Faces of Clingendael: Gijs van Loon
26 Mar 2024 - 12:04
Source: @Clingendael

Who are our hard-working researchers and trainers and what drives them? You might have seen them in the media, explaining geopolitical topics or putting them on the agenda. We offer you a peek behind the scenes in our series Faces of Clingendael. Today with Academy Programme Fellow Gijs van Loon

What is your role? 

I coordinate and organise various training programmes related to cyber security, - governance and - diplomacy, as well as broader programmes within international security. My main focus is on facilitating knowledge exchange, delivering training, and maintaining a network of external experts and policymakers.

The Clingendael Barometer revealed that a cyber-attack is considered the most significant threat by the Dutch population. Do you also notice this threat perception in your professional/personal life?

In my professional environment, this threat has been recognised for quite some time. But what’s striking is that I have noticed that this awareness is increasingly spreading among the broader population, also driven, unfortunately, by increased data fraud, phishing and new technologies such as deep fakes. I have noticed a growing trend of people in my surrounding raising concerns around cyber security, even in casual settings like family gatherings or chats with neighbours. That’s why I personally strongly recognise the results from the recent Barometer. 

What motivates you to do this job?

The current digital world brings many opportunities but also threats. The cyber domain plays an increasingly important role in international organisations, governments, businesses, and civil society. That’s why I am passionate about contributing to knowledge exchange. Whether it's formulating strategies or simulating cyber crisis scenarios, I'm driven by the ultimate goal of providing professionals with the necessary tools to create a safer cyber environment.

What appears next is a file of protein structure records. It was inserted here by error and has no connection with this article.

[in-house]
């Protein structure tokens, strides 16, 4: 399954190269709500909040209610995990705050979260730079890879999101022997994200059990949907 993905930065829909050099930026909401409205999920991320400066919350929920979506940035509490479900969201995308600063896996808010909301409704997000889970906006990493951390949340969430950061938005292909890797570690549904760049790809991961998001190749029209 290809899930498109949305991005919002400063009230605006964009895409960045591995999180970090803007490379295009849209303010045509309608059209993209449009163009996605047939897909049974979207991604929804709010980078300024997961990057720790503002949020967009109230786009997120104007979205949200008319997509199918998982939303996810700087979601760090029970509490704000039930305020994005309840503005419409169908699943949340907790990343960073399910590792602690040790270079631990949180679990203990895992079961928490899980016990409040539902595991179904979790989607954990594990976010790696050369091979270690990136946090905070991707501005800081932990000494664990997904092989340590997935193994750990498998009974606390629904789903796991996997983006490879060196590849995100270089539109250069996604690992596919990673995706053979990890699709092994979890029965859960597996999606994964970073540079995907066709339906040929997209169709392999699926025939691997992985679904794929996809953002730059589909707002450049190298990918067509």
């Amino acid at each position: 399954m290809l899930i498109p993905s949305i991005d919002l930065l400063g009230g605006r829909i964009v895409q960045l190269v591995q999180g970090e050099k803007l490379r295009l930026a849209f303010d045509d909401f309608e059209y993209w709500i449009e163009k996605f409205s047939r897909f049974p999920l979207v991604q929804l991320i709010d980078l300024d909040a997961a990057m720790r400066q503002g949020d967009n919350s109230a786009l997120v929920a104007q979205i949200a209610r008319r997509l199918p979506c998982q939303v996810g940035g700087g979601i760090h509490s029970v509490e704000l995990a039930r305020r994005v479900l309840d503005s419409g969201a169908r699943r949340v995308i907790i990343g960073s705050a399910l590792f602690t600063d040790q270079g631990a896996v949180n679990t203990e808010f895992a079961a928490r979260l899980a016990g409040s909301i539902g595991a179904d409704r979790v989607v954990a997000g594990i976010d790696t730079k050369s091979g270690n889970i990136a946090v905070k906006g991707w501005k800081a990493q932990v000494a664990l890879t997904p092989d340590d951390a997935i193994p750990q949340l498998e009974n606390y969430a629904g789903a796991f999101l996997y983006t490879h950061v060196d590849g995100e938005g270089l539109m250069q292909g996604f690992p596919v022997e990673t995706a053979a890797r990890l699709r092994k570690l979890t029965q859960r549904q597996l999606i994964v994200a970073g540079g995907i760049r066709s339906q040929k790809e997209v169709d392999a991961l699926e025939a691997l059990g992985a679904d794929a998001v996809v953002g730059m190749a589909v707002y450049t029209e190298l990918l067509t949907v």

Do you have interests outside of work?

Sports have always been a big part of my life. I've been playing football since I was a kid, and during the summer, you'll find me out on Scheveningen beach enjoying a game of beach tennis. I love challenging myself to try new activities, which is why lately, I've recently taken up longboarding and surfing, albeit with some fear and trembling. 

What advice would you give to people aspiring to work in your field?

The advice I would like to give to those pursuing a career in this field is: do not be deterred by technical terms, zeros, and ones. The cyber domain actually also requires people who do not have a technical background, such as those with knowledge and experience in public administration and international relations, which also forms my background. An understanding of diplomatic processes and geopolitics remains crucial, even in a technical field such as cyber.

Moneera Yassien, our previous guest is this series, left this question for you: ‘’What is the part you enjoy the least (or not enjoy at all) about giving training on cyber diplomacy and international security?’’

That’s a very difficult question, because it’s asking me to think about what I enjoy least in the work activity that I enjoy most at Clingendael Academy. What I enjoy least… in the beginning working here I got scared being asked to deliver a training for three hours. What I enjoy least is that often I’m in need of more time – and I need to make difficult decisions in what I do and don’t cover during a session on cyber – there’s just so much to say.


Is the cyber training Gijs provides something for you? Check it out here.